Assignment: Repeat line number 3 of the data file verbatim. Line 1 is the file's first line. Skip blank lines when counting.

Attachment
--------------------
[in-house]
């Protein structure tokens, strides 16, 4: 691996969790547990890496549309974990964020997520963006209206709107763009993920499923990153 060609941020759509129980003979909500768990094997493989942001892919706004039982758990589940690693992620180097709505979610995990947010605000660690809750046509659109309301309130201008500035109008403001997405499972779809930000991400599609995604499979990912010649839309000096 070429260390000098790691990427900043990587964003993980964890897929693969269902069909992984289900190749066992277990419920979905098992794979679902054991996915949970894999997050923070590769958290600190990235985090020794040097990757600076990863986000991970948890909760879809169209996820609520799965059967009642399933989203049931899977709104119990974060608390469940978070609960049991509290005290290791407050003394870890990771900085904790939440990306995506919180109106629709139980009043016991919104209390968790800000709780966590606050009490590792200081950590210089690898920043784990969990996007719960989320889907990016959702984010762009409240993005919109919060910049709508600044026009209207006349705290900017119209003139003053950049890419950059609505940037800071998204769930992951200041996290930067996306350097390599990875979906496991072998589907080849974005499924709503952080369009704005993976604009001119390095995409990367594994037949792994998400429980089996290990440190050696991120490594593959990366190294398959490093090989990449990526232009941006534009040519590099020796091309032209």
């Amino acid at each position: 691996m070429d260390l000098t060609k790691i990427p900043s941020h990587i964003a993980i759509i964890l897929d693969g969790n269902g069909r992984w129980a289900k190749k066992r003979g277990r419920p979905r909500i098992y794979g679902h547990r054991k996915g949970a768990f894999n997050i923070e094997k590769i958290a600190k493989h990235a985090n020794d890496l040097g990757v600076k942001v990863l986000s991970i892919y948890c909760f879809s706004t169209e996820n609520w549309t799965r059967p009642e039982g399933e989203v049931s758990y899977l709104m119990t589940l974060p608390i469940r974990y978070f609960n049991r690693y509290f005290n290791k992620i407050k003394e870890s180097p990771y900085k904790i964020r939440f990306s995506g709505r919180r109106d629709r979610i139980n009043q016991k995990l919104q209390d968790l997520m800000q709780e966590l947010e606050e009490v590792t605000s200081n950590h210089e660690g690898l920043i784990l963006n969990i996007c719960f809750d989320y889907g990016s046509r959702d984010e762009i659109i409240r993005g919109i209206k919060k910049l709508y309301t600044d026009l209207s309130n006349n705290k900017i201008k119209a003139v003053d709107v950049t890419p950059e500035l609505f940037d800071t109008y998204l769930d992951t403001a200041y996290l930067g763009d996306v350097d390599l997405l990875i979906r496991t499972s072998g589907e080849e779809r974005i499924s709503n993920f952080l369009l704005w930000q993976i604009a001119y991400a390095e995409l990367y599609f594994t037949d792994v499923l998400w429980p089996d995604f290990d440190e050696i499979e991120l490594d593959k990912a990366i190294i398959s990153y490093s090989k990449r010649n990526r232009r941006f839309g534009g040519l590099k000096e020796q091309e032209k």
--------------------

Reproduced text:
């Amino acid at each position: 691996m070429d260390l000098t060609k790691i990427p900043s941020h990587i964003a993980i759509i964890l897929d693969g969790n269902g069909r992984w129980a289900k190749k066992r003979g277990r419920p979905r909500i098992y794979g679902h547990r054991k996915g949970a768990f894999n997050i923070e094997k590769i958290a600190k493989h990235a985090n020794d890496l040097g990757v600076k942001v990863l986000s991970i892919y948890c909760f879809s706004t169209e996820n609520w549309t799965r059967p009642e039982g399933e989203v049931s758990y899977l709104m119990t589940l974060p608390i469940r974990y978070f609960n049991r690693y509290f005290n290791k992620i407050k003394e870890s180097p990771y900085k904790i964020r939440f990306s995506g709505r919180r109106d629709r979610i139980n009043q016991k995990l919104q209390d968790l997520m800000q709780e966590l947010e606050e009490v590792t605000s200081n950590h210089e660690g690898l920043i784990l963006n969990i996007c719960f809750d989320y889907g990016s046509r959702d984010e762009i659109i409240r993005g919109i209206k919060k910049l709508y309301t600044d026009l209207s309130n006349n705290k900017i201008k119209a003139v003053d709107v950049t890419p950059e500035l609505f940037d800071t109008y998204l769930d992951t403001a200041y996290l930067g763009d996306v350097d390599l997405l990875i979906r496991t499972s072998g589907e080849e779809r974005i499924s709503n993920f952080l369009l704005w930000q993976i604009a001119y991400a390095e995409l990367y599609f594994t037949d792994v499923l998400w429980p089996d995604f290990d440190e050696i499979e991120l490594d593959k990912a990366i190294i398959s990153y490093s090989k990449r010649n990526r232009r941006f839309g534009g040519l590099k000096e020796q091309e032209k």